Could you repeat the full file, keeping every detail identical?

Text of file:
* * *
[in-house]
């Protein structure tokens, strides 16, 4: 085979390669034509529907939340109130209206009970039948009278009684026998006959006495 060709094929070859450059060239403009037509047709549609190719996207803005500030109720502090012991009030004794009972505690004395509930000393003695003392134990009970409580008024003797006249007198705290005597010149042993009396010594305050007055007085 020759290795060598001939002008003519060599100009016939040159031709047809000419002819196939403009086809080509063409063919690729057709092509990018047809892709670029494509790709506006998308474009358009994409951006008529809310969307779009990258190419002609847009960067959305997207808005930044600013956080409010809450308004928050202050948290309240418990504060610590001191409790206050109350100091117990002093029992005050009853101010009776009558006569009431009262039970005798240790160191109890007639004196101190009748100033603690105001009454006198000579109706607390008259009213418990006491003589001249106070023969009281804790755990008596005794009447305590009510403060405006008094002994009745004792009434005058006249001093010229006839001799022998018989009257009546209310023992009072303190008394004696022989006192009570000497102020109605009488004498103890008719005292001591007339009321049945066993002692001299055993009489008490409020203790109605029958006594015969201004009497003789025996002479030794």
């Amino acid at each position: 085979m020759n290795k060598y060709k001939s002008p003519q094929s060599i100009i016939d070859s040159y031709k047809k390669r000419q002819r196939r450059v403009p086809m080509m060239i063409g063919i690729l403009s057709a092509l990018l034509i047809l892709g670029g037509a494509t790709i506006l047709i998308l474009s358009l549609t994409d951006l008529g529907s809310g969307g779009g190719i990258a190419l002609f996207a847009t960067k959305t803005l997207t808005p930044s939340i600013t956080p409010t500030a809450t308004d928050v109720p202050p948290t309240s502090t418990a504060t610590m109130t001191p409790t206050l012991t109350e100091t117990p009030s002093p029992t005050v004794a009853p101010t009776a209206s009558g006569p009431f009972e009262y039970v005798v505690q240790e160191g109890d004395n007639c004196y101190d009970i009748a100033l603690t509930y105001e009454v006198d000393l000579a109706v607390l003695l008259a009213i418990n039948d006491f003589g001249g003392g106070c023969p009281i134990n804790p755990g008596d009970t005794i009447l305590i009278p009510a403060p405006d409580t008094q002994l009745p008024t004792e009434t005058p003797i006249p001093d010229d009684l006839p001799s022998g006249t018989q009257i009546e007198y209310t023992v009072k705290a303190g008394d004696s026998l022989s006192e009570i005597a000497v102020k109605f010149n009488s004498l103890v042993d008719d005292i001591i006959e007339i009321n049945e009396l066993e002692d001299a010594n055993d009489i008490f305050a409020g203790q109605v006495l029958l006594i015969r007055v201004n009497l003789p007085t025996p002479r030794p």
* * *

[in-house]
């Protein structure tokens, strides 16, 4: 085979390669034509529907939340109130209206009970039948009278009684026998006959006495 060709094929070859450059060239403009037509047709549609190719996207803005500030109720502090012991009030004794009972505690004395509930000393003695003392134990009970409580008024003797006249007198705290005597010149042993009396010594305050007055007085 020759290795060598001939002008003519060599100009016939040159031709047809000419002819196939403009086809080509063409063919690729057709092509990018047809892709670029494509790709506006998308474009358009994409951006008529809310969307779009990258190419002609847009960067959305997207808005930044600013956080409010809450308004928050202050948290309240418990504060610590001191409790206050109350100091117990002093029992005050009853101010009776009558006569009431009262039970005798240790160191109890007639004196101190009748100033603690105001009454006198000579109706607390008259009213418990006491003589001249106070023969009281804790755990008596005794009447305590009510403060405006008094002994009745004792009434005058006249001093010229006839001799022998018989009257009546209310023992009072303190008394004696022989006192009570000497102020109605009488004498103890008719005292001591007339009321049945066993002692001299055993009489008490409020203790109605029958006594015969201004009497003789025996002479030794």
């Amino acid at each position: 085979m020759n290795k060598y060709k001939s002008p003519q094929s060599i100009i016939d070859s040159y031709k047809k390669r000419q002819r196939r450059v403009p086809m080509m060239i063409g063919i690729l403009s057709a092509l990018l034509i047809l892709g670029g037509a494509t790709i506006l047709i998308l474009s358009l549609t994409d951006l008529g529907s809310g969307g779009g190719i990258a190419l002609f996207a847009t960067k959305t803005l997207t808005p930044s939340i600013t956080p409010t500030a809450t308004d928050v109720p202050p948290t309240s502090t418990a504060t610590m109130t001191p409790t206050l012991t109350e100091t117990p009030s002093p029992t005050v004794a009853p101010t009776a209206s009558g006569p009431f009972e009262y039970v005798v505690q240790e160191g109890d004395n007639c004196y101190d009970i009748a100033l603690t509930y105001e009454v006198d000393l000579a109706v607390l003695l008259a009213i418990n039948d006491f003589g001249g003392g106070c023969p009281i134990n804790p755990g008596d009970t005794i009447l305590i009278p009510a403060p405006d409580t008094q002994l009745p008024t004792e009434t005058p003797i006249p001093d010229d009684l006839p001799s022998g006249t018989q009257i009546e007198y209310t023992v009072k705290a303190g008394d004696s026998l022989s006192e009570i005597a000497v102020k109605f010149n009488s004498l103890v042993d008719d005292i001591i006959e007339i009321n049945e009396l066993e002692d001299a010594n055993d009489i008490f305050a409020g203790q109605v006495l029958l006594i015969r007055v201004n009497l003789p007085t025996p002479r030794p």